March 27, 2011
On March 7, 2011 almost twelve hours after undocking from the International Space Station (ISS) for the last time, Space Shuttle Discovery and the orbital outpost made a spectacular final pass over Toronto, Canada. Discovery was the first vehicle to appear (extreme upper right) near the end of nautical twilight at approximately 23:55:35 UTC (6:55:35 p.m. Eastern Standard Time), followed by the Space Station about 20 seconds later. The much bigger ISS easily attained a magnitude of -2.5 or about 2.5 times brighter than Sirius, the brightest star. Discovery, the most experienced of the shuttle orbiters with a cumulative flight time of 365 days, was officially retired when it returned to Earth two days later, on March 9. To view a video of this overpass click here.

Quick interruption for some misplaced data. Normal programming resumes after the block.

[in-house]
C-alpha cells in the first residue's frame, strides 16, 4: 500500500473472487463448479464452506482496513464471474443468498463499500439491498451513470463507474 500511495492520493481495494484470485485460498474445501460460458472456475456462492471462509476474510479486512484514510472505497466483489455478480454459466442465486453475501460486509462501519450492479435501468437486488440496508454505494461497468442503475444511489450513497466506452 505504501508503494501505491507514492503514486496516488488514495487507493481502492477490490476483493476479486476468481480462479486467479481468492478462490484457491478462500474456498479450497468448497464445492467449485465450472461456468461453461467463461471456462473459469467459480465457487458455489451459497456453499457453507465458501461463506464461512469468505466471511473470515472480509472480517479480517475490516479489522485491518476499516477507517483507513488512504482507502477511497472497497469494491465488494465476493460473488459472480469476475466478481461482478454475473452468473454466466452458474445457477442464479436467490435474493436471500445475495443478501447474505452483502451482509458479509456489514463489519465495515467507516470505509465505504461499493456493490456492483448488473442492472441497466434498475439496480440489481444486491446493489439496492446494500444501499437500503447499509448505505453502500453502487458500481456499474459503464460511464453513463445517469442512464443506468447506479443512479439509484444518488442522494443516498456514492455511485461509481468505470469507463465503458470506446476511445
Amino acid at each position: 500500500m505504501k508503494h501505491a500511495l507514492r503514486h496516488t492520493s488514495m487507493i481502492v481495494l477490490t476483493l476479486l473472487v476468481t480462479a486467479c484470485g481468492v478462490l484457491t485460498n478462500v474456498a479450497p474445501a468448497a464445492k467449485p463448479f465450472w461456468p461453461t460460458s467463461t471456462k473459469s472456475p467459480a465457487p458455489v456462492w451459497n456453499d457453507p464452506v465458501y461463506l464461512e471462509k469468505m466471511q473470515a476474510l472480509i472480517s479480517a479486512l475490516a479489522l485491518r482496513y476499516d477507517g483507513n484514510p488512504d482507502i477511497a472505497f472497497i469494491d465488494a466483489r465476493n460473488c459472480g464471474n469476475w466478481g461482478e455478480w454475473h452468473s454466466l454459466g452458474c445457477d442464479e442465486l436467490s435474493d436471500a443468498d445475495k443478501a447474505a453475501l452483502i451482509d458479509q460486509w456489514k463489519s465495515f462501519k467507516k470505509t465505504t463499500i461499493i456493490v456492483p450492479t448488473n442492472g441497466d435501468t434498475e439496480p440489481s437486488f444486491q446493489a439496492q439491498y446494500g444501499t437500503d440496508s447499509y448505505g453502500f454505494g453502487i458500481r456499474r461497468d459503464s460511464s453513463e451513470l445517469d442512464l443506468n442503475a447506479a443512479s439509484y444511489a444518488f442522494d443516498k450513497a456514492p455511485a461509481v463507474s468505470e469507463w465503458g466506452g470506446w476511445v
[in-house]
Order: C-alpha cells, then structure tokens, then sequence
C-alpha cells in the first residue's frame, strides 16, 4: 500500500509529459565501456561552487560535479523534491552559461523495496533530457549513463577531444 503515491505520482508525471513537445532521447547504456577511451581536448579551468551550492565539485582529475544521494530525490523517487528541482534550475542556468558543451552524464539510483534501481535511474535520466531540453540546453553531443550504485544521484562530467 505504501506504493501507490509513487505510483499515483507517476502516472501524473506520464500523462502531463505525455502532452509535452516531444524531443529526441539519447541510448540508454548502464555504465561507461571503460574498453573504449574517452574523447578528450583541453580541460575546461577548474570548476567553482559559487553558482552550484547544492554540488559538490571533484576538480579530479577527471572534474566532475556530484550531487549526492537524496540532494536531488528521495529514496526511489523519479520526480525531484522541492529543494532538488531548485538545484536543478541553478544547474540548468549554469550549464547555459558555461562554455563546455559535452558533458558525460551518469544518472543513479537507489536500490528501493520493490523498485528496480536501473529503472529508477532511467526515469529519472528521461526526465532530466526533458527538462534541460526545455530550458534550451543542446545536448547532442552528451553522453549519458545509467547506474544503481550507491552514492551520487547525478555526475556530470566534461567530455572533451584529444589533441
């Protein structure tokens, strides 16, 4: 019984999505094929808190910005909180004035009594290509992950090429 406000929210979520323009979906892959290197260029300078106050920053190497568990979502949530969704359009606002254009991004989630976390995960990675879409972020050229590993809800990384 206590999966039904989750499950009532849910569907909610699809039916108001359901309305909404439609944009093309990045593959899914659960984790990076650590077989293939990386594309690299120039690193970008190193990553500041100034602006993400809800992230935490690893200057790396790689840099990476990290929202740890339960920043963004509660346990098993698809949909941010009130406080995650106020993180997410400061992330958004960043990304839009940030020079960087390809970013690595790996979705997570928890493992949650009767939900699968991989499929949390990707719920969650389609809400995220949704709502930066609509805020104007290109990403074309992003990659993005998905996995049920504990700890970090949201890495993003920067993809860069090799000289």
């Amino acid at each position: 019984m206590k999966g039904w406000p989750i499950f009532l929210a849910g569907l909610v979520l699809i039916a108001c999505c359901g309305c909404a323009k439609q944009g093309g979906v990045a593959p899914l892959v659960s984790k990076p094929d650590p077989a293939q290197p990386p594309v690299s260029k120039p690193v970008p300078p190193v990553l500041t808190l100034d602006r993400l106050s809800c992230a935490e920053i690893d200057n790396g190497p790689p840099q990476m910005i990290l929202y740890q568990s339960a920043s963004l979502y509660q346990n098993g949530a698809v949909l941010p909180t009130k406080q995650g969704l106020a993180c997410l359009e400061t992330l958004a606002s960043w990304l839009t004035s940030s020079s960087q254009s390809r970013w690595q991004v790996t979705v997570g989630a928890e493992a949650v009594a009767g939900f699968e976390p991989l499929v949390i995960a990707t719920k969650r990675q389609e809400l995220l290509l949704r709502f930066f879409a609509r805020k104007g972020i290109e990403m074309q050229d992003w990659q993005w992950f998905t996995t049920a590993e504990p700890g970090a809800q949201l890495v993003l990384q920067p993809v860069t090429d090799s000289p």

Near the left edge of the image is the three-day-old crescent Moon. Note the earthshine on the unlit portion of the Moon. Earthshine is illumination from reflected light off the dayside of the Earth. This image was taken from Algonquin Island, part of the Toronto Island chain, 1.3 mi (2 km) south of downtown Toronto. The CN (Canadian National) Tower at 1,815 ft (553.3 m) is the centerpiece of the Toronto skyline.
Photo details: Camera Maker: NIKON CORPORATION; Camera Model: NIKON D90; Lens: 11.0-16.0 mm f/2.8; Focal Length: 11mm (35mm equivalent: 16mm); Aperture: f/9.0; Exposure Time: 6.000 s; ISO equiv: 640; Exposure Bias: -0.67 EV; Metering Mode: Matrix; Exposure: Manual; Exposure Mode: Manual; White Balance: Manual; Light Source: Fine Weather; Flash Fired: No; Orientation: Normal; Color Space: sRGB.